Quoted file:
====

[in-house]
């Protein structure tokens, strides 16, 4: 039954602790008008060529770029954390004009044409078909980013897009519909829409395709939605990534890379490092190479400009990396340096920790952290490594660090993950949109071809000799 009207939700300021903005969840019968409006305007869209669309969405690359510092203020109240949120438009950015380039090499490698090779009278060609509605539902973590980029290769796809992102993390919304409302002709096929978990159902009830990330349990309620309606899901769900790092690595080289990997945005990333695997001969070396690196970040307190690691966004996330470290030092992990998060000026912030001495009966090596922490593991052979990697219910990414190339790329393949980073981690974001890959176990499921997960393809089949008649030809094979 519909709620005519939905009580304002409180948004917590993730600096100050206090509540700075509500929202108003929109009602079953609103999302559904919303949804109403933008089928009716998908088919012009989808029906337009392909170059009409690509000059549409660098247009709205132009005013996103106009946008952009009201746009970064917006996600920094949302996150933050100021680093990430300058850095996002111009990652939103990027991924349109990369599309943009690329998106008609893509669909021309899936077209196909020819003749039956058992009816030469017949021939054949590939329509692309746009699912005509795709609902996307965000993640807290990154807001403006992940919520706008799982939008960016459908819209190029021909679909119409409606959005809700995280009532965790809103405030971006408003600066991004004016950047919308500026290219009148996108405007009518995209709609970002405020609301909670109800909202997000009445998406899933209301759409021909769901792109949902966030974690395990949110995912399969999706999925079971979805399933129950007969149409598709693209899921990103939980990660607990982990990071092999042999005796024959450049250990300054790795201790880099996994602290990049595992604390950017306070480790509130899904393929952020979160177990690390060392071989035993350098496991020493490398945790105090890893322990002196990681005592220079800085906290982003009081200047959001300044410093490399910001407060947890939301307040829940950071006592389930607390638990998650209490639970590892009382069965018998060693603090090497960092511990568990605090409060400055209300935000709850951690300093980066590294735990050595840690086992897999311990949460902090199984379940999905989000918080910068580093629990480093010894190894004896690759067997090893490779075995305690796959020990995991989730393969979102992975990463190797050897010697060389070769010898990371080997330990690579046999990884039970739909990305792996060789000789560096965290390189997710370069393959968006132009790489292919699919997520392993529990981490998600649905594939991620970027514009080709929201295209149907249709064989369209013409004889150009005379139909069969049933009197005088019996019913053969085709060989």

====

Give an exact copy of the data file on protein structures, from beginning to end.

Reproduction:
[in-house]
């Protein structure tokens, strides 16, 4: 039954602790008008060529770029954390004009044409078909980013897009519909829409395709939605990534890379490092190479400009990396340096920790952290490594660090993950949109071809000799 009207939700300021903005969840019968409006305007869209669309969405690359510092203020109240949120438009950015380039090499490698090779009278060609509605539902973590980029290769796809992102993390919304409302002709096929978990159902009830990330349990309620309606899901769900790092690595080289990997945005990333695997001969070396690196970040307190690691966004996330470290030092992990998060000026912030001495009966090596922490593991052979990697219910990414190339790329393949980073981690974001890959176990499921997960393809089949008649030809094979 519909709620005519939905009580304002409180948004917590993730600096100050206090509540700075509500929202108003929109009602079953609103999302559904919303949804109403933008089928009716998908088919012009989808029906337009392909170059009409690509000059549409660098247009709205132009005013996103106009946008952009009201746009970064917006996600920094949302996150933050100021680093990430300058850095996002111009990652939103990027991924349109990369599309943009690329998106008609893509669909021309899936077209196909020819003749039956058992009816030469017949021939054949590939329509692309746009699912005509795709609902996307965000993640807290990154807001403006992940919520706008799982939008960016459908819209190029021909679909119409409606959005809700995280009532965790809103405030971006408003600066991004004016950047919308500026290219009148996108405007009518995209709609970002405020609301909670109800909202997000009445998406899933209301759409021909769901792109949902966030974690395990949110995912399969999706999925079971979805399933129950007969149409598709693209899921990103939980990660607990982990990071092999042999005796024959450049250990300054790795201790880099996994602290990049595992604390950017306070480790509130899904393929952020979160177990690390060392071989035993350098496991020493490398945790105090890893322990002196990681005592220079800085906290982003009081200047959001300044410093490399910001407060947890939301307040829940950071006592389930607390638990998650209490639970590892009382069965018998060693603090090497960092511990568990605090409060400055209300935000709850951690300093980066590294735990050595840690086992897999311990949460902090199984379940999905989000918080910068580093629990480093010894190894004896690759067997090893490779075995305690796959020990995991989730393969979102992975990463190797050897010697060389070769010898990371080997330990690579046999990884039970739909990305792996060789000789560096965290390189997710370069393959968006132009790489292919699919997520392993529990981490998600649905594939991620970027514009080709929201295209149907249709064989369209013409004889150009005379139909069969049933009197005088019996019913053969085709060989």